Paying for Referrals: Travel Agents Differ on Approaches to Customer Rewards

by Cheryl Rosen
Paying for Referrals: Travel Agents Differ on Approaches to Customer Rewards

Photo: Shutterstock


To reward or not to reward? Some travel advisors send gift cards — but some say there is something much more valuable.

Back in January, Mark Hennigan, co-owner of Dreamers Travel Inc., decided to get serious about rewarding customers who send him referrals. Every referral now gets a handwritten thank-you card — and then the second gets a $10 Dunkin Donuts gift card; the third gets a $25 Starbucks card; and every referral after that gets a $50 Visa card. So, a customer who sends four referrals gets a total of $85.

In eight months, the program has brought in 42 referrals, and about 30 trips are on the books for 2019.

“It’s marketing money well spent,” Hennigan says, noting that each referral will contribute somewhere between $1,400 and $2,000 in commissions to his bottom line. “If you send the stock market $85, will they send you $1,400?”

Still, some travel advisors sigh at the very thought — “I am personally so tired feeling the need to reward for referrals; I feel that it comes to be expected,” said one. And some just take a whole new tack.

Angie Rice, for example, waives her usual planning fee of $250 or more for customers who refer their friends and families — but she believes the best reward for her luxury clients is just a detailed and personalized thank-you note.

A former CPA whose customer base is largely doctors and lawyers — professionals who never send gifts to their customers, she notes — she eschews gift cards. “I don’t think my customers are looking for a gift; what they want is for you to recognize that what they are doing is a big deal, that you are successful because of them. That’s what is meaningful. I say, ‘You really catapulted my business by sending me this client, I am so thankful.’ I’m not suggesting we don’t occasionally send an amenity, but mainly we just call or write them each time.”

Still, the vast majority of travel professionals with whom we spoke do indeed offer a small reward.

Hennigan said he was “really just throwing a dart at the wall” when he started his program in January — and was amazed at the response. Even when he just sends a handwritten thank-you “probably 90% email us and say, ‘Oh my God, that was so nice!’ We’re in a world where everyone is on the phone and texting and no one is taking the time for the personal touch.”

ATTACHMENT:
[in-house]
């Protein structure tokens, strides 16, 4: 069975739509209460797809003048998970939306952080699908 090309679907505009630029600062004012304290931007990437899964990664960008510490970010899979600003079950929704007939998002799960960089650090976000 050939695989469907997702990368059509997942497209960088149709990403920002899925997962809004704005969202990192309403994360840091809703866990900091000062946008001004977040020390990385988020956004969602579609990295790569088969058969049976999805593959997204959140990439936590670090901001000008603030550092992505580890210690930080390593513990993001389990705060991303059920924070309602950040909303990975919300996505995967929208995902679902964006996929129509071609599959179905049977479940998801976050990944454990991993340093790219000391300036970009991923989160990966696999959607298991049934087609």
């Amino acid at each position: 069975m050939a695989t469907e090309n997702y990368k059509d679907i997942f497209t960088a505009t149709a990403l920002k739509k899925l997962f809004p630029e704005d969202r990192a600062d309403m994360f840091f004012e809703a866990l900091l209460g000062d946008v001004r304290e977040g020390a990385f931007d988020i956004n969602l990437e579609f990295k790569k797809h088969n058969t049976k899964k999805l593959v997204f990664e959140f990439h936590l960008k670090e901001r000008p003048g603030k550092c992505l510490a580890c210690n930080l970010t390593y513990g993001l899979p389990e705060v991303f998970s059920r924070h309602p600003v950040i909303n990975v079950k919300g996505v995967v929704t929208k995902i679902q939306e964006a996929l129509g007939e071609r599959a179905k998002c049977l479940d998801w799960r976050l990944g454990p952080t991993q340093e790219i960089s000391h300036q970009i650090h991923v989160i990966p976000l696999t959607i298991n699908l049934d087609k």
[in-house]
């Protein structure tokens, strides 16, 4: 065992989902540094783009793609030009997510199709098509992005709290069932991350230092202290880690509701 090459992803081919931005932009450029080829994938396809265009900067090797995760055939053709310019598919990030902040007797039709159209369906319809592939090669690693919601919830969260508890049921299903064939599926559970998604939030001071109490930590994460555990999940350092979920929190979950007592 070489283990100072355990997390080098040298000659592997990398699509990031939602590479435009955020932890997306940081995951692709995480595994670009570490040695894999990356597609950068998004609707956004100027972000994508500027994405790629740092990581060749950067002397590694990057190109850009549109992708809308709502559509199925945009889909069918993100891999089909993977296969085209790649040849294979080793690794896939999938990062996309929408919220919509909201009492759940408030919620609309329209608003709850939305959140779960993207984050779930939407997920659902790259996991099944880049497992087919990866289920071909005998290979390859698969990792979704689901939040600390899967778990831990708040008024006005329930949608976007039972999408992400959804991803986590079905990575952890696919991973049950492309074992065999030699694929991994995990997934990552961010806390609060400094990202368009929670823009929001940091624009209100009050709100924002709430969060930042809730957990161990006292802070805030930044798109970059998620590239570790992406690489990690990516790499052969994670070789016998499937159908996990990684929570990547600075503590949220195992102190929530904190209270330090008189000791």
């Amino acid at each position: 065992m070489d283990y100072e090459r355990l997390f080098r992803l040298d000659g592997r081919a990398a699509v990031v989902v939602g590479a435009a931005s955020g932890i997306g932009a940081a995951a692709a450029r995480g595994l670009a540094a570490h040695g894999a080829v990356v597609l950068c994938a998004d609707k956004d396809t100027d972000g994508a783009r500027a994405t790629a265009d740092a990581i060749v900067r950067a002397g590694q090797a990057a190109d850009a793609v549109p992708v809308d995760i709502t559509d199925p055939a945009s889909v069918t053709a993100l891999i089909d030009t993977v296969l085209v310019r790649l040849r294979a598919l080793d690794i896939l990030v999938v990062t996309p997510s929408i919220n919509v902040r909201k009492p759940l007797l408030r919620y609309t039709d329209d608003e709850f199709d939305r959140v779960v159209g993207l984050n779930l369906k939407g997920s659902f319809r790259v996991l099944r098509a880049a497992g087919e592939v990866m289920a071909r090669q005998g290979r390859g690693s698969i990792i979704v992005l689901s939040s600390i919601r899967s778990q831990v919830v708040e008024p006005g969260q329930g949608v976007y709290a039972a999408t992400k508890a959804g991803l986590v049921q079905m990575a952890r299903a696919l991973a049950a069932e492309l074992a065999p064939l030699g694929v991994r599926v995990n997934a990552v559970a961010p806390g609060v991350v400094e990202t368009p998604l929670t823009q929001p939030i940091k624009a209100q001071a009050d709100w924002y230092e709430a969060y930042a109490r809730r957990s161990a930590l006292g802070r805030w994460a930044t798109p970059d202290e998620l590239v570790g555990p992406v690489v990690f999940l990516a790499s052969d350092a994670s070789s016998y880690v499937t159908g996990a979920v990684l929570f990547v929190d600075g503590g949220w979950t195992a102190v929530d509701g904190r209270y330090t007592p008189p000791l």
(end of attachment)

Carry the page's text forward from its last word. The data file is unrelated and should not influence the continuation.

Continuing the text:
Referrals “turn a cold call into a warm one,” he says, and have brought in bookings including one over-the-water bungalow and three Europe trips. Even better, they have allowed him to cut down his prospecting at bridal shows from 10 times a year to just four. He already is planning a larger referral reward program for group business.

Different strokes for different agents
Other agents shared their own experiences with referral programs.

“Seventy percent of my business comes through referrals,” says Helen Prochilo, at Promal Vacations, who begins rewarding customers for the second referral. “I want the client that originally booked with us back first, then we tell them about the program beginning after the second trip.”

At All Points Travel, Corina Johnson tracks all referrals and sends a handwritten note along with a gift card for $10-$25 to a local food or coffee shop, depending on the size of the referred bookings. She also has arranged co-op advertising with Delta Vacations, so every referral is entered into a drawing for a $200 gift certificate each quarter.

“We love referrals!” she says. “It is well worth the expense of a small gift and time spent social media marketing” — and brings in about 100 referrals a year.

In a Forbes article this week, Danny Decker, a founding partner at Spotlight Branding, offered up a short list of “The Fundamentals of Marketing” that included “a system to drive referrals and repeat business” 

“Referrals and repeat business are typically the best and most cost-effective channels for growth. Business owners know this intuitively, and yet, most do little or nothing to proactively drive referrals,” he wrote. “Consistent communications through email, social media and even direct mail are great ways to maintain top-of-mind awareness with your audience. But don’t stop there. Smart businesses offer incentives to motivate referrals, along with rewards, loyalty programs, and targeted offers to improve customer retention and repeat business.”

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